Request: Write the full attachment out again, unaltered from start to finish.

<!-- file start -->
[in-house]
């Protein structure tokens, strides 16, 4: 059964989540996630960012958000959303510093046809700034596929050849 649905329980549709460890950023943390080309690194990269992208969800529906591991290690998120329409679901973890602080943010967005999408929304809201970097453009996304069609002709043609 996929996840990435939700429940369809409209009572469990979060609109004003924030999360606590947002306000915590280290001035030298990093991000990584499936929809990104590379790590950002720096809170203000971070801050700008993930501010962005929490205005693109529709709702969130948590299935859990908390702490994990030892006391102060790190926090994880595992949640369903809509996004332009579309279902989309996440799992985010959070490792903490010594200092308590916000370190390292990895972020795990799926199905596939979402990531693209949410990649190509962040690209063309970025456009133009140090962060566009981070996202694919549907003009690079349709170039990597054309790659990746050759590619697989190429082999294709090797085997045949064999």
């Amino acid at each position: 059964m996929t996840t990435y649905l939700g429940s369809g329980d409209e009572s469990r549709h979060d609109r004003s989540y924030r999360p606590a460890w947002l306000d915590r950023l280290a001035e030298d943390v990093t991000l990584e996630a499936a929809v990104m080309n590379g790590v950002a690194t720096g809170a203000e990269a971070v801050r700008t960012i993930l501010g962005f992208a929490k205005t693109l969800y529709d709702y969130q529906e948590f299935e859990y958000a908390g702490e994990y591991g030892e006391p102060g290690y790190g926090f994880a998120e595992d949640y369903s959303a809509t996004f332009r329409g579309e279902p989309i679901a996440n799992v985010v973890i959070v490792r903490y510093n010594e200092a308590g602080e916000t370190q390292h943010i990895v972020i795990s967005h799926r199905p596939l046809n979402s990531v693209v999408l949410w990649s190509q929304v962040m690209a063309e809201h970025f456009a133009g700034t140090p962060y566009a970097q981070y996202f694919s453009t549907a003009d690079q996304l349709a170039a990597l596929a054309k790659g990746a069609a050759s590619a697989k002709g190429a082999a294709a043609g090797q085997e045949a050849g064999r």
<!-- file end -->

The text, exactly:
[in-house]
């Protein structure tokens, strides 16, 4: 059964989540996630960012958000959303510093046809700034596929050849 649905329980549709460890950023943390080309690194990269992208969800529906591991290690998120329409679901973890602080943010967005999408929304809201970097453009996304069609002709043609 996929996840990435939700429940369809409209009572469990979060609109004003924030999360606590947002306000915590280290001035030298990093991000990584499936929809990104590379790590950002720096809170203000971070801050700008993930501010962005929490205005693109529709709702969130948590299935859990908390702490994990030892006391102060790190926090994880595992949640369903809509996004332009579309279902989309996440799992985010959070490792903490010594200092308590916000370190390292990895972020795990799926199905596939979402990531693209949410990649190509962040690209063309970025456009133009140090962060566009981070996202694919549907003009690079349709170039990597054309790659990746050759590619697989190429082999294709090797085997045949064999």
């Amino acid at each position: 059964m996929t996840t990435y649905l939700g429940s369809g329980d409209e009572s469990r549709h979060d609109r004003s989540y924030r999360p606590a460890w947002l306000d915590r950023l280290a001035e030298d943390v990093t991000l990584e996630a499936a929809v990104m080309n590379g790590v950002a690194t720096g809170a203000e990269a971070v801050r700008t960012i993930l501010g962005f992208a929490k205005t693109l969800y529709d709702y969130q529906e948590f299935e859990y958000a908390g702490e994990y591991g030892e006391p102060g290690y790190g926090f994880a998120e595992d949640y369903s959303a809509t996004f332009r329409g579309e279902p989309i679901a996440n799992v985010v973890i959070v490792r903490y510093n010594e200092a308590g602080e916000t370190q390292h943010i990895v972020i795990s967005h799926r199905p596939l046809n979402s990531v693209v999408l949410w990649s190509q929304v962040m690209a063309e809201h970025f456009a133009g700034t140090p962060y566009a970097q981070y996202f694919s453009t549907a003009d690079q996304l349709a170039a990597l596929a054309k790659g990746a069609a050759s590619a697989k002709g190429a082999a294709a043609g090797q085997e045949a050849g064999r």